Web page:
Posts Tagged ‘Marginal tax rates’

A look at taxes in perspective

December 11, 2012
Double click to enlarge

Double click to enlarge

If we return to Clinton-era tax rates, taxes will still be low by historic standards.

Keep in mind that the tax rates shown are only the top marginal rates, paid on income above a certain threshold.  Most people, including the very rich, are taxed at a lower overall rate.

Hat tip to The 21 Blog.

Why higher taxes might be good for the economy

December 12, 2011

Corporate executives say that the top rates on income taxes have to be kept low in order to give them an incentive to invest and create jobs.  But when you stop and think about it, the incentive is the exact opposite.  The lower the top income tax rate, the more incentive there is to take money out of the business.  The higher the top income tax rate, the more incentive there is to put money back into the business, since reinvested profits aren’t taxed.

This is obvious now that I think about it, but I didn’t see it until an economist named Mike Kimel pointed it out.  His study of the historical data indicates that the optimal top federal income tax rate is 65 percent.  Here’s how he thinks this works.

… … There is a notion that raising tax rates will reduce people’s willingness to work… which is only true above certain thresholds. (That threshold, of course, varies per individual.)  As anyone who has ever had a business will tell you (when they’re not busy demanding tax reductions), you don’t pay taxes on income from the business if you turn around and reinvest that income.  (An accountant would talk to you about decreasing your tax liability by increasing expenses which amounts to the same thing.)  You only pay taxes on that income you take that income out, presumably for consumption purposes.

So to simplify, consider an example.  Is a successful businessperson more likely to take money out of the business if his/her tax rate is 70 percent or if it’s 25 percent?  In general, a person is more likely to take that money at 25%, as there’s less of a penalty. At 70 percent tax rates, there is more of an incentive to reinvest in the business, creating more growth in the business in subsequent years, and more economic growth thereafter.  Seventy percent tax rates are more likely to generate faster economic growth than 25 percent tax rates precisely because people are self-interested and the higher tax rates induce people to continue investing in things they do well.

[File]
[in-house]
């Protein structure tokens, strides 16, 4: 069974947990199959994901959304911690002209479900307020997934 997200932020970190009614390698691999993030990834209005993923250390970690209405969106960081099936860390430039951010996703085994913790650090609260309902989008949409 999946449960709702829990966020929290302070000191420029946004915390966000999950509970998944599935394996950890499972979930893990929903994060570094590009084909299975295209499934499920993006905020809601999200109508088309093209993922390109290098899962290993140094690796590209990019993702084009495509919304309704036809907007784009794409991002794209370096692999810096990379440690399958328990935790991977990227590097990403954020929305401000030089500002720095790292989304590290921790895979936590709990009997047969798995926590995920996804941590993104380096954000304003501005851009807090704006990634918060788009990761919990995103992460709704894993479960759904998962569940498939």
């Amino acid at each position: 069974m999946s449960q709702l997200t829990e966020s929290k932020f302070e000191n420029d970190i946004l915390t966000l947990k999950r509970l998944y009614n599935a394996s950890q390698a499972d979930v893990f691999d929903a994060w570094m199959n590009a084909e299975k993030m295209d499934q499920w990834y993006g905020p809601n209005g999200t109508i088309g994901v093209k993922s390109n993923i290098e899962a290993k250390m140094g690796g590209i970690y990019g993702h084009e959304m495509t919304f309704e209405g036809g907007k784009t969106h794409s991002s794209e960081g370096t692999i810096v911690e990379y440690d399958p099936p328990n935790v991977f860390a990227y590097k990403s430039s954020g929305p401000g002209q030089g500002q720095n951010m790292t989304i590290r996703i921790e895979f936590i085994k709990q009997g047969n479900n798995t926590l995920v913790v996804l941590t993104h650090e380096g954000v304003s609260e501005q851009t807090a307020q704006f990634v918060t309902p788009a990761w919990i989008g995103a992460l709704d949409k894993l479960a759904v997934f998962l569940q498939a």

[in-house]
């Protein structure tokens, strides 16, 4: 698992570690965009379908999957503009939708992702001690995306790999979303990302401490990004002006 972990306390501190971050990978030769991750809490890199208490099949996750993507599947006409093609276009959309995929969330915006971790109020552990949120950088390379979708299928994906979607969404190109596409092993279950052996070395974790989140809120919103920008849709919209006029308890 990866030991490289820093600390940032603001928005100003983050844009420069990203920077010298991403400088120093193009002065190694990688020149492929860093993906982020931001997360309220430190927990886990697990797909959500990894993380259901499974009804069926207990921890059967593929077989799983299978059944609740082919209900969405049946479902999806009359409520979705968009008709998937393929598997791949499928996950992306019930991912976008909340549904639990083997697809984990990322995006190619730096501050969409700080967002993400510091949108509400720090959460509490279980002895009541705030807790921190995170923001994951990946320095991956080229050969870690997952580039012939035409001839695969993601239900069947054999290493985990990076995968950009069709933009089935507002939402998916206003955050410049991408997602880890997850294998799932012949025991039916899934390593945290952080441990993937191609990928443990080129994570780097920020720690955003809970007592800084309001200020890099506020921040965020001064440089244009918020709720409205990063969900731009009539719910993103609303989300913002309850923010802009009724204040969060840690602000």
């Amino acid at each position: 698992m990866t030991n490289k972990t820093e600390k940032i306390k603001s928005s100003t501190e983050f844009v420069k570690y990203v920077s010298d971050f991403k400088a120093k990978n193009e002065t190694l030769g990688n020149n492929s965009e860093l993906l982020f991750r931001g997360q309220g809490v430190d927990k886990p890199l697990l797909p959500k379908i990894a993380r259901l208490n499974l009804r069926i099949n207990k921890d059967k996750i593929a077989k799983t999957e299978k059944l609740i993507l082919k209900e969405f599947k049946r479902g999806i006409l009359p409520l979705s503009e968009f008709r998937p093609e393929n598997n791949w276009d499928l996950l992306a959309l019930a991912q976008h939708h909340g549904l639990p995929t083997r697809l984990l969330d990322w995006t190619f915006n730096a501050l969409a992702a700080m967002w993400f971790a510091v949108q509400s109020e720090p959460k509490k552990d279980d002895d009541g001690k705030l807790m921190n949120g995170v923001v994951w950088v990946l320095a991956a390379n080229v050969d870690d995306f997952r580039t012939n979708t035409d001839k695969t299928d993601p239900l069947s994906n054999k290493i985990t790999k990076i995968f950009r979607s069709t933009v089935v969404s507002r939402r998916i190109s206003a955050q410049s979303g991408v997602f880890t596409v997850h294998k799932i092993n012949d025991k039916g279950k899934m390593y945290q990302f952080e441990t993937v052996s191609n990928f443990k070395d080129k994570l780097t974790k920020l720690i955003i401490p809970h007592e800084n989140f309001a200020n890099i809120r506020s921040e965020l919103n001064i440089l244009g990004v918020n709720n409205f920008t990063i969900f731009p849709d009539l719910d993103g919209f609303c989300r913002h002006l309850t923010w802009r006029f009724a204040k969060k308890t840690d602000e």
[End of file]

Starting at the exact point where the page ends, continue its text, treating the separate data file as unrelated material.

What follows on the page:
(Of course, tax rates can get too high. At 95 percent, people will reinvest almost every dime, even if they have exhausted every good investment opportunity they have. Thus, to avoid taxes they’ll be making lousy investments which in turn slow economic growth.)

Source:  Presimetrics.

In addition to the things Kimel mentioned, the risk-reward tradeoff on investment by rich people is much the same no matter what the marginal rate.  Higher rates decrease risks as well as returns.  You get to keep less of your marginal profit, but you get a more valuable tax deduction if you have a loss.

Now I don’t think that marginal tax rates are the main reason for high or low economic growth.  Businesses expand when there are paying customers for their products, not otherwise.  But it is a historical fact that, in the United States, business growth since the Great Depression has been greatest when the top tax rate has been highest.  And it also is a historical fact that since the Reagan revolution in taxes, there has been an increase in corporate executives and financiers who get rich not by creating value, but by transferring wealth from enterprises into their own pockets.

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